Trimming household baseboard can be a difficult task for anyone, from do-it-yourselfers up to skilled craftsmen. This is especially true if you remove the baseboard – trimming in place calls for greater care and precision so as not to damage anything else in the structure of the wall. Baseboard often needs to be trimmed during installation so as to achieve a good snug fit with the wall, but the difficulty comes in when you have to avoid damage to the work area.
Fortunately, there is a very versatile tool available at all hardware stores called the oscillating multi-tool, which can be used to do the job and it can handle this as well as many other jobs that used to be very difficult. Here is a step-by-step guide on how the task can be done using this wonder tool, even by someone who has never attempted it before.
Step 1: Select the Right Blade for the Job
Since this is a job calling for precision, you’ll need a fine-tooth metal-cutting blade accessory for your oscillating multi-tool. This is the best blade to use in order to avoid damaging the baseboard itself, the drywall behind it, and possibly even the floor beneath the baseboard. The multi-tool is especially good at providing the kind of precise control you need to do this job without affecting the structure all around it.
Step 2: Draw the Cut Line
Using a carpenter’s pencil and straightedge, draw a cut line on the baseboard which will be used as a visual guide for the multi-tool to cut through. This would be a good time to observe the old carpenter’s adage, ‘Measure twice, cut once’, since a measurement mistake might make a section of baseboard too short, and potentially unusable.
Step 3: Monitor Cut Progress
Align the blade of the multi-tool with the cut line you drew on the baseboard. Using a very light touch, cut in a downward direction toward the floor, allowing the multi-tool to cut through any paint, caulking or nails in place. It is important to not apply much force during this part of the procedure, and to simply let the oscillating tool do most of the work.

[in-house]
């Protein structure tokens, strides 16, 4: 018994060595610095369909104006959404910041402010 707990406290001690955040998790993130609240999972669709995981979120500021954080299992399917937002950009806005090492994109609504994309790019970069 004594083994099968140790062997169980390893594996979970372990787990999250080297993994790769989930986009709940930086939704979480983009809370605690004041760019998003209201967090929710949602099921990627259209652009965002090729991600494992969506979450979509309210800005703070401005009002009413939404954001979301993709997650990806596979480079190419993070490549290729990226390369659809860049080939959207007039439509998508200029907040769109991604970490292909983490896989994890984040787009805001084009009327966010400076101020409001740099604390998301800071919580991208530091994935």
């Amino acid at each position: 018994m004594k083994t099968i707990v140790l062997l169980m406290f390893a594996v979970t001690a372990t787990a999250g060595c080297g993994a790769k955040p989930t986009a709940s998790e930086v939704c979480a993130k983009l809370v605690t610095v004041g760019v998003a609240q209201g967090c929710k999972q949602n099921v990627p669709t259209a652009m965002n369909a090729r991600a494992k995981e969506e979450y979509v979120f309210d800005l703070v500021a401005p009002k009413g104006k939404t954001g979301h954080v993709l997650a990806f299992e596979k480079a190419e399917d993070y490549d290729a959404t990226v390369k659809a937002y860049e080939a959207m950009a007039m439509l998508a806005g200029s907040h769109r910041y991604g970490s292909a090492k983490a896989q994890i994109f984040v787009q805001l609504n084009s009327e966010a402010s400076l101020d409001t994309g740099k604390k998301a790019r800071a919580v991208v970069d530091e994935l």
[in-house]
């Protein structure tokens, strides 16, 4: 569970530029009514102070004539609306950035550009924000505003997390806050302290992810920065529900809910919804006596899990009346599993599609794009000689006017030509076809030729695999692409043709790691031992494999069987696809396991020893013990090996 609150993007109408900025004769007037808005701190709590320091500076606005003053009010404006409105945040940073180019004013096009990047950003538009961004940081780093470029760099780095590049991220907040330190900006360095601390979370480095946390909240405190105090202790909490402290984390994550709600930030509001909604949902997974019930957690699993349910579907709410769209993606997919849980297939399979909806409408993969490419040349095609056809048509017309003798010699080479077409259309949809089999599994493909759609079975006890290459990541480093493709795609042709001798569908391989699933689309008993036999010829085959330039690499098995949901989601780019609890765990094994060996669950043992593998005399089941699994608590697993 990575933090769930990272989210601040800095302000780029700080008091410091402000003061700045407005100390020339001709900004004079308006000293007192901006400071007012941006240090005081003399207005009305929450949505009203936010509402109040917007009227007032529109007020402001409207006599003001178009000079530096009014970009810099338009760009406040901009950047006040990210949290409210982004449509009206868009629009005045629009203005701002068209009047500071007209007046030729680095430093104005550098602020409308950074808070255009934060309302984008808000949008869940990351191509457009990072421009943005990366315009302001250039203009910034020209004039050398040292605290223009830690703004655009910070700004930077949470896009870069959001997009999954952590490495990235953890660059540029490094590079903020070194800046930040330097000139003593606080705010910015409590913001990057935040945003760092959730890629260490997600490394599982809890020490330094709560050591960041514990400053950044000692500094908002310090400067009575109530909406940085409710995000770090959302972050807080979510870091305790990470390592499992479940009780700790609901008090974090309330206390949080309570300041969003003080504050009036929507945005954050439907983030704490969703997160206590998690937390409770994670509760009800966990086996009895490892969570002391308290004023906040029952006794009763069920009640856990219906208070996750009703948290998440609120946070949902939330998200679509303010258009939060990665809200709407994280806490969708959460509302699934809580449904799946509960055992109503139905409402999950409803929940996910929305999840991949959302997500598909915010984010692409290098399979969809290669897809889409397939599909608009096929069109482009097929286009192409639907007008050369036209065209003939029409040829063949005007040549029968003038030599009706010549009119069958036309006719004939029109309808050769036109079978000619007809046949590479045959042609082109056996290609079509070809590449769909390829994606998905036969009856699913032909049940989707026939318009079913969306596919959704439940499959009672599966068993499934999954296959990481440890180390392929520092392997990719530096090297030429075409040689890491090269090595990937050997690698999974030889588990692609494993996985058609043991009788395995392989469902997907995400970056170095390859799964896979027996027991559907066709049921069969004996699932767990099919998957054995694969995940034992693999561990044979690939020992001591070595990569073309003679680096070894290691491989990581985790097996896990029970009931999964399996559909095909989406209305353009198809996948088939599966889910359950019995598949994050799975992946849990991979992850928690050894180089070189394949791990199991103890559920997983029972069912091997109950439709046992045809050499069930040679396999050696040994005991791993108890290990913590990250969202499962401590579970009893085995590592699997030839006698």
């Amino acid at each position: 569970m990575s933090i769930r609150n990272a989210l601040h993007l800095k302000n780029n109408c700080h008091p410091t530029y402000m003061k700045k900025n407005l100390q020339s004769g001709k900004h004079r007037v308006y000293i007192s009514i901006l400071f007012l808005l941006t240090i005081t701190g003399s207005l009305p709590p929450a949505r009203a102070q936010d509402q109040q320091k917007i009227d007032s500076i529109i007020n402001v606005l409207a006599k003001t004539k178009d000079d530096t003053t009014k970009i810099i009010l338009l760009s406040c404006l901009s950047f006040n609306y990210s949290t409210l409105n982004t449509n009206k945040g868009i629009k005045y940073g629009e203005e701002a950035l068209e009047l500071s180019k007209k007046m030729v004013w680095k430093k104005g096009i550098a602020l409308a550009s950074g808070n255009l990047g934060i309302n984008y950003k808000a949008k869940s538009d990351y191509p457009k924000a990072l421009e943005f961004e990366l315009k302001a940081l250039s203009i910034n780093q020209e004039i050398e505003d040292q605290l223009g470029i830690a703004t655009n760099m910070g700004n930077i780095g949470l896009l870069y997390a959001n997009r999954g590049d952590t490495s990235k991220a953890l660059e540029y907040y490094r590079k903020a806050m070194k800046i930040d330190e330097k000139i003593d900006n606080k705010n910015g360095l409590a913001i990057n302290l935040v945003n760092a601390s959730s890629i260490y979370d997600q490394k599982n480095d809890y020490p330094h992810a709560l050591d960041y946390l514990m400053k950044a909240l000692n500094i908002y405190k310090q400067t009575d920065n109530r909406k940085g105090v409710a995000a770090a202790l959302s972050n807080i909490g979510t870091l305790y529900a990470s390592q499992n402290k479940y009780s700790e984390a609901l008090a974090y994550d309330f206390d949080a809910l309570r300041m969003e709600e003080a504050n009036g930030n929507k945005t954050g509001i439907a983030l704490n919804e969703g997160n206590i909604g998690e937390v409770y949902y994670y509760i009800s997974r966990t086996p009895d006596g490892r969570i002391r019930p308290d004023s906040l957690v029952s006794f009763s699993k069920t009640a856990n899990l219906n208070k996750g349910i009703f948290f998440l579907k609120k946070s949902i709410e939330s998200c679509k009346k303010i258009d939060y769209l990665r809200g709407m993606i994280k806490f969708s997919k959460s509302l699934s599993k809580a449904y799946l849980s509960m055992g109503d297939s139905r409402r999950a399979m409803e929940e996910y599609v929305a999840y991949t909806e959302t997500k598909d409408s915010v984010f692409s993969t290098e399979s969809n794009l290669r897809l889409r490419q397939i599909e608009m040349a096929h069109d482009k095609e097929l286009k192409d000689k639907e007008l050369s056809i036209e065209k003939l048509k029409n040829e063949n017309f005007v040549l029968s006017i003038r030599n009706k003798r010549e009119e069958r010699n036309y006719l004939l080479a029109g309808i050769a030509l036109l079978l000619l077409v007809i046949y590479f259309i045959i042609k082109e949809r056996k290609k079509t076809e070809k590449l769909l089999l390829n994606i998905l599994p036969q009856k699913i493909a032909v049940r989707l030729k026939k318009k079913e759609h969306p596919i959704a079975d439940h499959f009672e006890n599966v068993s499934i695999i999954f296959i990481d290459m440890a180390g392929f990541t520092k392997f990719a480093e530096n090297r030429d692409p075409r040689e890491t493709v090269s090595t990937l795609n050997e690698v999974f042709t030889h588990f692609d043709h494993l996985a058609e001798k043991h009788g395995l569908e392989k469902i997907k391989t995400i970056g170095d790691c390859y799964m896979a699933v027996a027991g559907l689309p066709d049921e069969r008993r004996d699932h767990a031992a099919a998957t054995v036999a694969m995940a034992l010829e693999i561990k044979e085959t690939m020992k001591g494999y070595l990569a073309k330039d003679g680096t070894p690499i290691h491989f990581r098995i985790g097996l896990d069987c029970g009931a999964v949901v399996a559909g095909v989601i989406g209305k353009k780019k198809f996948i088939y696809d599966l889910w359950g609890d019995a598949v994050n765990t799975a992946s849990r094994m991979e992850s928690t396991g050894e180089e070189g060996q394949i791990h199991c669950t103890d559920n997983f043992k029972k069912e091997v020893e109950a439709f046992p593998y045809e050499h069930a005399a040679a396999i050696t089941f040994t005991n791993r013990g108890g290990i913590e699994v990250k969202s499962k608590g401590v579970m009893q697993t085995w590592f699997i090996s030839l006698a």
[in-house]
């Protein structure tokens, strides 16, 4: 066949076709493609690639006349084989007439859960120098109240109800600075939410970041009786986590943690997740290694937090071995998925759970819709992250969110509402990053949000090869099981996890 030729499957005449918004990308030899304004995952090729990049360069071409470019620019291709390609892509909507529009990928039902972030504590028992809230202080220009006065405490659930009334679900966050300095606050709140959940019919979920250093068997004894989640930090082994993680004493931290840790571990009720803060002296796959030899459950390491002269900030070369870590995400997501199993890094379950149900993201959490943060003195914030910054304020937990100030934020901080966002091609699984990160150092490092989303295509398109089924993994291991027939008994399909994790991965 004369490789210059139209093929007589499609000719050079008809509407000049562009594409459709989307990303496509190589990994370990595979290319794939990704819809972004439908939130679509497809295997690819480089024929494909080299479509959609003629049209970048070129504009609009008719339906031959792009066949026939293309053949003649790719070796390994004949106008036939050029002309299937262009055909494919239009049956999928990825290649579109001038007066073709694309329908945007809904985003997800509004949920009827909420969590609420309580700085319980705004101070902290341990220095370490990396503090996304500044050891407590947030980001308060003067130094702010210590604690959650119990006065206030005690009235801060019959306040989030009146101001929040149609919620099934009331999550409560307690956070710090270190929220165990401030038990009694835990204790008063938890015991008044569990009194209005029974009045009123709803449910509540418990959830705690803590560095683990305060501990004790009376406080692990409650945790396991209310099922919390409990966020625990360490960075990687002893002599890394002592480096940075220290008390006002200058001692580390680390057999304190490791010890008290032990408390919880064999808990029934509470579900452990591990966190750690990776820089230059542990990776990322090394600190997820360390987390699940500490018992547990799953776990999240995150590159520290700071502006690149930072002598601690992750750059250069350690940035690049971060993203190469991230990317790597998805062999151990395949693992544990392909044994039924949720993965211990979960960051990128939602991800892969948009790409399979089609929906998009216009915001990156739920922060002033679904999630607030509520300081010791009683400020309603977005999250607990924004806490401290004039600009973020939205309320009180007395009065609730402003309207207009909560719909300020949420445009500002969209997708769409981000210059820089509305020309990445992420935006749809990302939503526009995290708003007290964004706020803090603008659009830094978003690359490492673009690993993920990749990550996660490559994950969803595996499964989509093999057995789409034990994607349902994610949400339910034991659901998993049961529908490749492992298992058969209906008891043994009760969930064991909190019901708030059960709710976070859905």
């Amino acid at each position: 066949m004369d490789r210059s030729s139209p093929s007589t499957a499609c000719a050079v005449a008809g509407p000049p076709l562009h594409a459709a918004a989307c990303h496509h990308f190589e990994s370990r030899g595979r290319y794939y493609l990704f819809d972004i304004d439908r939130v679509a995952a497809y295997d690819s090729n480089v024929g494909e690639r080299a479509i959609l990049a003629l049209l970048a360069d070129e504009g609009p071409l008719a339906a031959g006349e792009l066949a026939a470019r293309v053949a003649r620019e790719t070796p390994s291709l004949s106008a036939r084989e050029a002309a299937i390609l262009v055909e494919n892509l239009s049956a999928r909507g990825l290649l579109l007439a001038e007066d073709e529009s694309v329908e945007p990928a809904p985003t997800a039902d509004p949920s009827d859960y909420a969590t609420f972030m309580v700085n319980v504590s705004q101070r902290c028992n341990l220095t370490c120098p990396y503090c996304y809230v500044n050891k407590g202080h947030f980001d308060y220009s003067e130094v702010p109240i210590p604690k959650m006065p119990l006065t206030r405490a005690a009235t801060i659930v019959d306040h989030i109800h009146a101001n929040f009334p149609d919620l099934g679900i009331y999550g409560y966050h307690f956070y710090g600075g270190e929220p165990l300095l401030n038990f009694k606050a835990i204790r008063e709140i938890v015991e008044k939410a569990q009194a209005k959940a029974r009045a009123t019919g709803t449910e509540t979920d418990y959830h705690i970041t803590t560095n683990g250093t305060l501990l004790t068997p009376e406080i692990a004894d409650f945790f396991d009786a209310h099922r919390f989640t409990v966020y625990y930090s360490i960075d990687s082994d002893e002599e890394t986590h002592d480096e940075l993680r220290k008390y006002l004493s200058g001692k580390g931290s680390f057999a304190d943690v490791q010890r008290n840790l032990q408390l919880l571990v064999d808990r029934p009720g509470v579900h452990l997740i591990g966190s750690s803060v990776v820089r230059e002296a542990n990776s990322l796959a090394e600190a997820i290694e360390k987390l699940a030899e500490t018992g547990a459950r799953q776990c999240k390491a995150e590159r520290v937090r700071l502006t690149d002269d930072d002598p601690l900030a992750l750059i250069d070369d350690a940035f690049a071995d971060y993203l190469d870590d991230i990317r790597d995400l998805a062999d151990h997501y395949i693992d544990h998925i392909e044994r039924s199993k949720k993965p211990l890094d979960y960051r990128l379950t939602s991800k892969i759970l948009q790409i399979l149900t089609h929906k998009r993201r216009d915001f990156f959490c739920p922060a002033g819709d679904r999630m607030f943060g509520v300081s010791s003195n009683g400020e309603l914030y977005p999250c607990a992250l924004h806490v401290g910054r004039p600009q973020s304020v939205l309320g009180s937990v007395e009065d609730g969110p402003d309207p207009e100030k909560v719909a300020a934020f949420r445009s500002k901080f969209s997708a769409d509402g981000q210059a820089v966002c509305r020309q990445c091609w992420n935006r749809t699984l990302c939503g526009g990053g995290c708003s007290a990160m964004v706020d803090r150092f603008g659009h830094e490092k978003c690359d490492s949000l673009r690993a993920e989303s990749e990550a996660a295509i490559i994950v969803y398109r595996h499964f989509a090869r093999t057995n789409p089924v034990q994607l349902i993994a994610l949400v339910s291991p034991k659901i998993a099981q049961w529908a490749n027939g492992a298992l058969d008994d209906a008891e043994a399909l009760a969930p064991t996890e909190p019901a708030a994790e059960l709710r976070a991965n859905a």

The potential for having to cut through nails is one of the reasons that a metal-cutting blade must be selected for this task. When a nail is encountered, be extra cautious and let the multi-tool do what it is designed for. Speaking of caution – as you continue the cutting action, keep a sharp eye on the blade’s progress, and stop cutting when you reach the drywall behind the baseboard. A little extra attention here will avoid damaging the drywall and compromising its effectiveness.
Step 4: Cleanup
Once you’ve trimmed the baseboard down to the appropriate length, you’ll undoubtedly have some trimmings on the floor which need to be cleaned up and disposed of, but this is the easiest part of the whole job. Remove your multi-tool cutting blade, clean it, and if desired, apply a light coat of oil to keep it in tip-top shape for the next household task you undertake.
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